Just south of the famous central square in Marrakech, Morocco, are the ruins of El Badi, perhaps once the world’s most spectacular palace.
In 1578, Ahmad al-Mansur, a member of the Saadi dynasty that had ruled Morocco since 1549, became the ruler after his brother, the existing sultan, died in a victorious battle against the Portuguese, who had sought to bring Christianity to Morocco. The Portuguese were forced to pay enormous sums to al-Mansur to ransom their many important prisoners taken in what became known as the Battle of the Three Kings. Al-Mansur used the money to begin building a magnificent palace in Marrakech, his capital. The palace became known in Arabic as “El Badi,” “The Incomparable.” The El Badi palace, which took 25 years to complete, lived up to its name. Modeled on the Alhambra in Granada, the palace contained 360 rooms, a massive courtyard and a reflecting pool 300 feet by 60 feet. It included stables for the sultan’s horses and dungeons for his prisoners. The palace was adorned with marble from Italy, gold from Sudan and jade from China. Al-Mansur used the palace to host lavish receptions for ambassadors from Spain, England and the Ottoman Empire, displaying Moroccan power.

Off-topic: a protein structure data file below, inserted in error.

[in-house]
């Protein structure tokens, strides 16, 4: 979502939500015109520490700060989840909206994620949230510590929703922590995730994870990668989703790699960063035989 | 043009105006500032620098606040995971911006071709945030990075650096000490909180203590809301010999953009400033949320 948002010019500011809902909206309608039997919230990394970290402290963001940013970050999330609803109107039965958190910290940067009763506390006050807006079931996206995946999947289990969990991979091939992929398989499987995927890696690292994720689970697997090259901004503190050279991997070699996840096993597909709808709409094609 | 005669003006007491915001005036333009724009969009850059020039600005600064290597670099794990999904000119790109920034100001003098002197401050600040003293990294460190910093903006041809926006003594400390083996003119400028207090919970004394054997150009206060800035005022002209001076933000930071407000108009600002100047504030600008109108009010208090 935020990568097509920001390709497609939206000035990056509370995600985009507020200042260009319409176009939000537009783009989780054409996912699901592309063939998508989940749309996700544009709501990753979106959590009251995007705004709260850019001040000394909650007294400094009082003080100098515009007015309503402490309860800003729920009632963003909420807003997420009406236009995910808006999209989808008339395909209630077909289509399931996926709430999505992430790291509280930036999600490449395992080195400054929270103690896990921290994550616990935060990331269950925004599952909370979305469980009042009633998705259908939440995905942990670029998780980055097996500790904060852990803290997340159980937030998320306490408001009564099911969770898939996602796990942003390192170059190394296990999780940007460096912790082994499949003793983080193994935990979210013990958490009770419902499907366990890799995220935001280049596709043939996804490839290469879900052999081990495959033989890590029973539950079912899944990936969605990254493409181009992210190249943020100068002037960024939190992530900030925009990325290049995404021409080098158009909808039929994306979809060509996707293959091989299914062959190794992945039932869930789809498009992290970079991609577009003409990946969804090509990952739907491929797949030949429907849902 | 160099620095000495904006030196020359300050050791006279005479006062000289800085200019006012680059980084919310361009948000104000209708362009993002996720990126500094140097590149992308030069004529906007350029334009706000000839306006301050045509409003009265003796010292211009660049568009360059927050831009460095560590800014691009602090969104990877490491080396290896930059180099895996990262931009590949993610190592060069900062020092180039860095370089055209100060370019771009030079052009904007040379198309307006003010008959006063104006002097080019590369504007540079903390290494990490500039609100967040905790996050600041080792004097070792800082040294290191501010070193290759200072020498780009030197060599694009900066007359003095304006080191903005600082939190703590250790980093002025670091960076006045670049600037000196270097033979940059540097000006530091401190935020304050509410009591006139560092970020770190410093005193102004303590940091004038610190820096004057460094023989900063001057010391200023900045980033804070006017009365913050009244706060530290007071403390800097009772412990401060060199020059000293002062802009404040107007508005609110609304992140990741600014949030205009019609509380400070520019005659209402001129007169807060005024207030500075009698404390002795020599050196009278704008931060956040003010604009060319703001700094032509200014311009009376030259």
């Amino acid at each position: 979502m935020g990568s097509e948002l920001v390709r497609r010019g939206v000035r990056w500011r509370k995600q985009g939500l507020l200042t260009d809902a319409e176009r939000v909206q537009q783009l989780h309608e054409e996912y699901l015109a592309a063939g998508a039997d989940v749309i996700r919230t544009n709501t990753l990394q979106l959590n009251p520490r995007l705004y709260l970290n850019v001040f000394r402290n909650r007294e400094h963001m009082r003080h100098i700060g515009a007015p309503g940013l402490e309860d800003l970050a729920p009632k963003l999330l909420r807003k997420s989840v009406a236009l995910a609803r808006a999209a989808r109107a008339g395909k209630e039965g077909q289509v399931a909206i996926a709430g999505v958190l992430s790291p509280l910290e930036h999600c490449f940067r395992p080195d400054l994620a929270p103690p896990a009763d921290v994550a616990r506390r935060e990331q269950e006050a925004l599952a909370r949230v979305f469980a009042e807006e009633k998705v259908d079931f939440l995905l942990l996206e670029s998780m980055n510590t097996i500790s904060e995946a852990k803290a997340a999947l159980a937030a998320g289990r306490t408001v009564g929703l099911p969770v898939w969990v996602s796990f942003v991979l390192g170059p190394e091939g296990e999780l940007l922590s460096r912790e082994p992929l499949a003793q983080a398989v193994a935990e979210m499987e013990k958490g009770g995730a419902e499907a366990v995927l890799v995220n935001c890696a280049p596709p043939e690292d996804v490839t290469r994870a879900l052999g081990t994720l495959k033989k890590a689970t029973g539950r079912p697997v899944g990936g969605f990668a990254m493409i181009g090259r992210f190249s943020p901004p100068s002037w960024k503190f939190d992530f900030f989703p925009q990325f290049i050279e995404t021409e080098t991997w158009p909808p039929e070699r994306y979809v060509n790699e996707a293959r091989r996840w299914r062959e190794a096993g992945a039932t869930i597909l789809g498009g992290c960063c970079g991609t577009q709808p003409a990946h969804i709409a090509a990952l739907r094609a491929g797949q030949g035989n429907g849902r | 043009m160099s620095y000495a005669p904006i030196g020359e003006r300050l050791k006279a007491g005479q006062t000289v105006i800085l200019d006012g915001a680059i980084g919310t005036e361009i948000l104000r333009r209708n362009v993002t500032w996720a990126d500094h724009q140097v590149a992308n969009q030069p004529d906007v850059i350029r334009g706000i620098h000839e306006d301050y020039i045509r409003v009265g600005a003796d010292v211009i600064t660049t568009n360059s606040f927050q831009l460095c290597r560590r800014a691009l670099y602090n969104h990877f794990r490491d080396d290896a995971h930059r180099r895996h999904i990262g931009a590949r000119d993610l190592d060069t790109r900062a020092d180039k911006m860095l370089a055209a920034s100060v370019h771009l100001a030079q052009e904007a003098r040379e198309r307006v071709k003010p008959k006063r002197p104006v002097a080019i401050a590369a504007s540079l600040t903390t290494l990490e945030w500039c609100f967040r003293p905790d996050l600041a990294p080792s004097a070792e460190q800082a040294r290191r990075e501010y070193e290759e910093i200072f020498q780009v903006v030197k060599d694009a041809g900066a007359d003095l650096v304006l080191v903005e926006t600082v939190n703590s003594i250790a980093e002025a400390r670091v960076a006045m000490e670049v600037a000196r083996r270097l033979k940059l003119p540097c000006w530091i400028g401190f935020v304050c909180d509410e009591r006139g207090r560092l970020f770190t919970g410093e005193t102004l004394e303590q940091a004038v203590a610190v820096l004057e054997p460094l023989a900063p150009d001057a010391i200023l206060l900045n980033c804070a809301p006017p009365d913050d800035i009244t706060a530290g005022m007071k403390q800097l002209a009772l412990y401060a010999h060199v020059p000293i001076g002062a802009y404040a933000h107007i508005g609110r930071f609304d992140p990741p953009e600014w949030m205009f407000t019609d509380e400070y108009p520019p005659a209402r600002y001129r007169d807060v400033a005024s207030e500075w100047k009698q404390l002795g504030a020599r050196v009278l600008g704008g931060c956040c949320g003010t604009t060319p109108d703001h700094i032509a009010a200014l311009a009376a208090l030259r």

When al-Mansur died in 1603, the Saadi dynasty began a period of decline and lost power entirely to the Alaouites in 1649. Moulay Ismail ibn Sharif, an Alaouite sultan who began his reign in 1672, moved the Moroccan capital from Marrakech to Meknes and spent ten years destroying the El Badi palace, both to use its materials in his own palace and to destroy vestiges of the Saadis. Today, only remnants of El Badi remain, but they are an important destination for visitors to Marrakech, who can imagine the scale and grandeur of the once incomparable palace.